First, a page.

Saturday, February 26, 2005


This one gave me a chuckle...
Bush Determined To Find Warehouse Where Ark Of Covenant Is Stored

WASHINGTON, DC—In a surprise press conference Monday, President Bush said he will not rest until the warehouse where the Ark of the Covenant, the vessel holding the original Ten Commandments, is located. "Nazis stole the Ark in 1936, but it was recovered by a single patriot, who braved gunfire, rolling boulders, and venomous snakes," Bush said, addressing the White House press corps. "Sadly, due to bureaucratic rigmarole, this powerful, historic relic was misplaced in a warehouse. Mark my words: We will find that warehouse." Bush added that, after they are strengthened by the power of the Ark, U.S. forces will seek out and destroy the sinister Temple of Doom.

Friday, February 25, 2005

Rich on Rock

Frank Rich has a new column up, wherein he zeroes in on the fact that the promise hanging heavy in the air of all sorts of Chris Rock-inspired lewdnes and indecency at this weekend's Oscars is just so much smoke and mirrors to draw attention from the real, ever-present, motive -- the almighty buck. To wit:

The signs are everywhere that the indecency campaign is failing anyway in the months since "moral values" supposedly became the unofficial law of the land. To see how much so, forget about the liberal Hollywood of Oscar night and examine instead the porn peddlers of the right.

Rupert Murdoch's Fox, always a leader in these hypocrisy sweepstakes, made pious hay out of yanking the second scheduled broadcast of the commercial after its initial Super Bowl appearance. But Fox Sports promptly plastered the "GoDaddy girl" alongside Playboy bunnies and other pinups on its "Funhouse Fox of the Week" Web site, where every adolescent teenager could ogle it to his libido's content. No less a bellwether is the decision of Adelphia, a cable giant known for its refusal to traffic in erotica, to change its image radically now that its moralistic founder and former C.E.O., John Rigas, has been convicted of looting the company. Shortly after President Bush's inauguration Adelphia acknowledged that it is offering XXX, the most hard-core porn, to some subscribers - a cable first, outdoing even the XX porn on Mr. Murdoch's DirecTV in explicitness. "The more X's, the more popular," an Adelphia spokeswoman told The Los Angeles Times.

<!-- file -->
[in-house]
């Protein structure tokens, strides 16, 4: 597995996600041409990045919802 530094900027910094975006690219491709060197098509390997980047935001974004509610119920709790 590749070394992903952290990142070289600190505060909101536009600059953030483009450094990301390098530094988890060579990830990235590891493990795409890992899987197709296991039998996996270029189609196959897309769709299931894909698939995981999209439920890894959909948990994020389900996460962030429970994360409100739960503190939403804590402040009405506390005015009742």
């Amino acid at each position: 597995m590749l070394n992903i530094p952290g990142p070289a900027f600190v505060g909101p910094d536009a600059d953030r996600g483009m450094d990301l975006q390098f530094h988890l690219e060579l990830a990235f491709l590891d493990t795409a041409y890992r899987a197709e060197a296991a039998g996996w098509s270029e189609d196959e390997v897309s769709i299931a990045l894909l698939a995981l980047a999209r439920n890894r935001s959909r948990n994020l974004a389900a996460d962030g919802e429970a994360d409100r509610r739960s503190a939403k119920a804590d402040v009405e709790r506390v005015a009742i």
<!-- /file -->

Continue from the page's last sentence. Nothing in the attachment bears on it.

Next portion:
Click the link to read the rest.

Thursday, February 24, 2005

More of that Gannon-y goodness...

Well, the Jeff Gannon: Fake Reporter/Man-Whore story continues to prove both disturbing, perplexing, and hilarious. Of note, I found interesting the following from writer Steven Grant's weekly PERMANENT DAMAGE column wherein he discusses the whole Gannon story and how exactly it came to light: